On the other hand, the brothers Hifazat Hussain, a personal friend of E.M. Forster, and Wajahat Hussain elected to work in India. Sahibzada Khurshid Ahmed Khan, Chief Commissioner, Delhi in 1947 and son of a co-founder of the AMU, Syed Hasan Zaheer (son of Sir Wazir Hasan who was president of the Muslim League in 1936), B.F.H.B. Tyabji (of the family of the first Muslim president of the Congress, a Sulaimani Bohra), M. Azim Hussain (son of Sir Fazle Hussain) and Manzoor Alam Quraishi also chose to serve in India, while Cornelius and Samuel Martin Burke (1906-2010), both Indian Christians, opted for Pakistan. The last-named belonged to the 1930 batch and had quit the ICS but was recalled by Jinnah to join the foreign service. Then there was Dr Akhtar Hameed Khan (1914-1999), a son-in-law of Allama Mashriqi, whose particular contribution was the establishment of a comprehensive project for rural development, the Comilla model (1959), which earned him the Ramon Magsaysay Award. Rajeshwar Dayal (ICS, 1932) who was appointed High Commissioner of India to Pakistan in November 1958, and his brother, Harishwar Dayal (ICS, 1936) deserve mention. The former, who was seconded to the Foreign Service, had, in an earlier spell, as the District Magistrate at Mathura (UP) developed a good rapport with Lt Col Muhammed Ayub Khan (later President of Pakistan), who was at the same station. The head of state did not pull rank when he received his old friend’s credentials as high commissioner, “all protocol forgotten and smiling profusely”. Harishwar Dayal was allotted to what was known in British days as the Foreign and Political Service; when he died suddenly in May 1964, Prime Minister Jawaharlal Nehru praised him as a “jewel” of a man who was “an ornament of the service which he adorned”. A few days later, Jawaharlal Nehru himself passed away. Prof P. Samuels Lall, a widely respected teacher of mathematics and astronomy at the Forman Christian College, Lahore in the pre-1947 era, had two sons in the ICS: Arthur Lall (Punjab, 1936), who ably represented India at the United Nations and wrote The House at Adampur, on the family history; and John Lall (UP, 1937), who authored an extremely well researched account of the life and times of Begum Samru. They claimed descent from a distinguished ancestor, Chandu Lal, who migrated from Delhi to Lahore, post-1857. It may be recalled that the movement of the Muslim ICS towards alignment with the Muslim League and the demand for Pakistan developed gradually. While, on the whole, the Muslim ICS had never been pro-Congress, neither were they predominantly pro-Muslim League until 1945-46, when politics in the sub-continent polarised sharply. By the end of 1946, most ICS Indians in the Central government were either pro-Congress or pro-Muslim League.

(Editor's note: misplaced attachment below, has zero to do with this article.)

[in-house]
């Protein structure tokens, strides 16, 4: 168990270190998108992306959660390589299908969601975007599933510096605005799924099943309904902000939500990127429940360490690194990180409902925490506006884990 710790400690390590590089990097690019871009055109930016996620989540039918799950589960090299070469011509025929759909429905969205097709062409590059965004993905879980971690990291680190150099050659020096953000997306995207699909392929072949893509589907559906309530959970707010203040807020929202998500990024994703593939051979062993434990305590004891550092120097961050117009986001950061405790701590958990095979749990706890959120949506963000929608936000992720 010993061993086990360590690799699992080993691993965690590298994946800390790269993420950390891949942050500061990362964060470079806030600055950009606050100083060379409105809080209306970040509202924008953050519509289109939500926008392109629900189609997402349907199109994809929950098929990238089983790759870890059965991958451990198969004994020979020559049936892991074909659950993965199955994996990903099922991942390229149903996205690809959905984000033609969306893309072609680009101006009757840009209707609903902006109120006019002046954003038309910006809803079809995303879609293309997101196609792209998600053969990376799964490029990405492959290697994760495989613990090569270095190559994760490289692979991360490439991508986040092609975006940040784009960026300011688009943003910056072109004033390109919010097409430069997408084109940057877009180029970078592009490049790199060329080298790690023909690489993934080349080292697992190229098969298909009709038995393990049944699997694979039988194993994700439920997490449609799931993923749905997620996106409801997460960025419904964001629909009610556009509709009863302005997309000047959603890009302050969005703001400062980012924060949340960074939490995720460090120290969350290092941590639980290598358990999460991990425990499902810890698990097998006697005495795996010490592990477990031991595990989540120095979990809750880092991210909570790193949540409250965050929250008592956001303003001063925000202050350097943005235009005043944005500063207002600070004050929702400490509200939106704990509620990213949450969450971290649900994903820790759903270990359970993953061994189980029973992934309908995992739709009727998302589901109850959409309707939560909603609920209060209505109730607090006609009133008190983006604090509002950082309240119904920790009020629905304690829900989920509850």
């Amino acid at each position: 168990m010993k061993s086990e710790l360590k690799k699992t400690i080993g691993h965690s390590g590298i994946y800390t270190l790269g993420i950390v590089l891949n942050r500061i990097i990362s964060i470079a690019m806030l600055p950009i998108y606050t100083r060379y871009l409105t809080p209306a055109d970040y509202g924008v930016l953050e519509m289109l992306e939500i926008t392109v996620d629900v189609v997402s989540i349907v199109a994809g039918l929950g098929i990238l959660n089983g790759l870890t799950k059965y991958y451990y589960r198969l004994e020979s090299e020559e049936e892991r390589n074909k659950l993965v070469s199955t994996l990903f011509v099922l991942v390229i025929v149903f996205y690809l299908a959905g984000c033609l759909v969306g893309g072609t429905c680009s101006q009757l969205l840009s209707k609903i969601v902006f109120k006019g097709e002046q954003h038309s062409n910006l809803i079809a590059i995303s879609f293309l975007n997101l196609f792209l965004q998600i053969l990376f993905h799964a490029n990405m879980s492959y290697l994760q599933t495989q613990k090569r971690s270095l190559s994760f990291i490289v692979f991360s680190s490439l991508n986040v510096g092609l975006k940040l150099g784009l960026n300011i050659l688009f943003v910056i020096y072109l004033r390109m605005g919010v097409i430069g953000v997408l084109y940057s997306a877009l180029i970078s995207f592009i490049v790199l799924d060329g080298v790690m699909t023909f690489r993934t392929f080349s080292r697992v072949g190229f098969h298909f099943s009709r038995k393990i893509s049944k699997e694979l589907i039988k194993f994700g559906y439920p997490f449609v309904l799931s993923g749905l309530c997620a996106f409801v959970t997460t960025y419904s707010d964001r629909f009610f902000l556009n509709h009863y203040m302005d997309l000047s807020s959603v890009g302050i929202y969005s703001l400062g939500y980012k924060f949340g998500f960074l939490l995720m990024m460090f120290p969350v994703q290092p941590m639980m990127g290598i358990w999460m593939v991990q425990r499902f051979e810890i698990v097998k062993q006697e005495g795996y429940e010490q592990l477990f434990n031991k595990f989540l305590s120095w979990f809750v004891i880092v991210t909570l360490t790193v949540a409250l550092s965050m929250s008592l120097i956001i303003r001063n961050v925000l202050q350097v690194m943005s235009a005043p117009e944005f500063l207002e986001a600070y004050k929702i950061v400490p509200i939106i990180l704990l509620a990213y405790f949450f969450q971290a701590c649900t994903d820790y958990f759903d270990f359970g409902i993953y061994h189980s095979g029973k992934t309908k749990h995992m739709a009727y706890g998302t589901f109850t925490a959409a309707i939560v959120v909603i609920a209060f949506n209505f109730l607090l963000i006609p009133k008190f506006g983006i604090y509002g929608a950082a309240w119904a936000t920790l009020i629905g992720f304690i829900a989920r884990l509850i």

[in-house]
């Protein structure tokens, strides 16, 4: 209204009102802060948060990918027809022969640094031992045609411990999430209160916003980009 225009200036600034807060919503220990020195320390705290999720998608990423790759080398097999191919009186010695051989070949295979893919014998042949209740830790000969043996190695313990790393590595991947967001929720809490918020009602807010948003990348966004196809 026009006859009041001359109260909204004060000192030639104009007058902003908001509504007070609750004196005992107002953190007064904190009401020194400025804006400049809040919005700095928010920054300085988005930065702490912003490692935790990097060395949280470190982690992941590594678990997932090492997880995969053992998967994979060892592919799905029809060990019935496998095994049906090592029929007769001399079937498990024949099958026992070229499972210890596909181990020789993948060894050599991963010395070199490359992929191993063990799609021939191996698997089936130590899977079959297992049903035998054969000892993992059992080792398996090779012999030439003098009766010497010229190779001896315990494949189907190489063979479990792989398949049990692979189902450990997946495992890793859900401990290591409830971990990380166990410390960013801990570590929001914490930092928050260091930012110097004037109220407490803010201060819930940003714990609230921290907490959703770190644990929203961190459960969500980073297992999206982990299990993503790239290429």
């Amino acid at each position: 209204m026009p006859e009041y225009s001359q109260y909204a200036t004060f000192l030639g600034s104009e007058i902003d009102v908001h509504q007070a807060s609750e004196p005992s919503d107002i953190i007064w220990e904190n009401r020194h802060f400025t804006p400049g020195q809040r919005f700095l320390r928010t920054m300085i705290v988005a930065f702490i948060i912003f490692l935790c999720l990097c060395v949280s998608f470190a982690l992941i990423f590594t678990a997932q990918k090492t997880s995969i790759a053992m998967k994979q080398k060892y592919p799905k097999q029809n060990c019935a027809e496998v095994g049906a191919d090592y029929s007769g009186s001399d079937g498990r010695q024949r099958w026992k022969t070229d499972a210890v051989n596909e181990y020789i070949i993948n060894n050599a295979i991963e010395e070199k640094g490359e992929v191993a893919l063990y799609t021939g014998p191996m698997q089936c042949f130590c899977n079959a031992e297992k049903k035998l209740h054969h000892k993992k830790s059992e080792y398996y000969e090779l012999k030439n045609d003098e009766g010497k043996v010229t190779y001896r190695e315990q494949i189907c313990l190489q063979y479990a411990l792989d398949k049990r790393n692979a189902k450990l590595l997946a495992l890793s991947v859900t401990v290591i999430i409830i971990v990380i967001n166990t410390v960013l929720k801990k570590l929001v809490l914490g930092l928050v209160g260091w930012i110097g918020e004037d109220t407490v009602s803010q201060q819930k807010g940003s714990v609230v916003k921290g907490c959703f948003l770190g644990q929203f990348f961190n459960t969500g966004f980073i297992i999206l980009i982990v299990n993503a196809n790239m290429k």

At Partition, three of the four provincial governors in Pakistan were ICS Europeans: Sir Francis Mudie (West Punjab), Sir Frederick Bourne (East Bengal) and Sir George Cunningham (NWFP). In 1950, seven of the top civilians in Pakistan were still European.
The 90-odd ICS officers (including several Europeans) who went on to serve in independent Pakistan are credited with providing an administrative structure which contributed to stability and kept things going in the early years; they have equally attracted considerable criticism for opportunistically forging alliances with the military establishment and, in the process, undermining the emergence of a durable democratic set up. Among their ranks were outstanding civil servants like Akhter Husain (born in Burhanpur, Central Provinces, he was Chief Secretary in the undivided Punjab in 1946-47 and later Governor of West Pakistan) and M.M. Ahmed, who entered the ICS in 1939 and was, at one stage of his career, arguably the most influential bureaucrat in Pakistan.
Many of the Muslim ICS were from northern India or from the Bengal cadre and they formed the core of a new Central service, which, in due course, became the Civil Service of Pakistan (CSP).
In a recent issue of the New Yorker, the acclaimed Pakistani-American author, Daniyal Mueenuddin, the son of Ghulam Mueenuddin (ICS, Punjab, 1930) writes about his father: “If I am nostalgic for my father’s youth in the districts…it is as much for his light-hearted pastimes as for his administrative labors. In Pakistan today, rich and poor live under threat of violence… As a district officer, he roamed uninhabited wastes alone, indulging a passion for riding cross-country…”
It is interesting to note that, many years later, a former ICS man, Jalaluddin Abdur (J.A.) Rahim, the son of Justice Sir Abdur Rahim, became the first Secretary-General of the Pakistan People’s Party.
Arun Bhatnagar entered the Indian Administrative Service in 1966 and retired as Secretary, Govt. of India email@example.com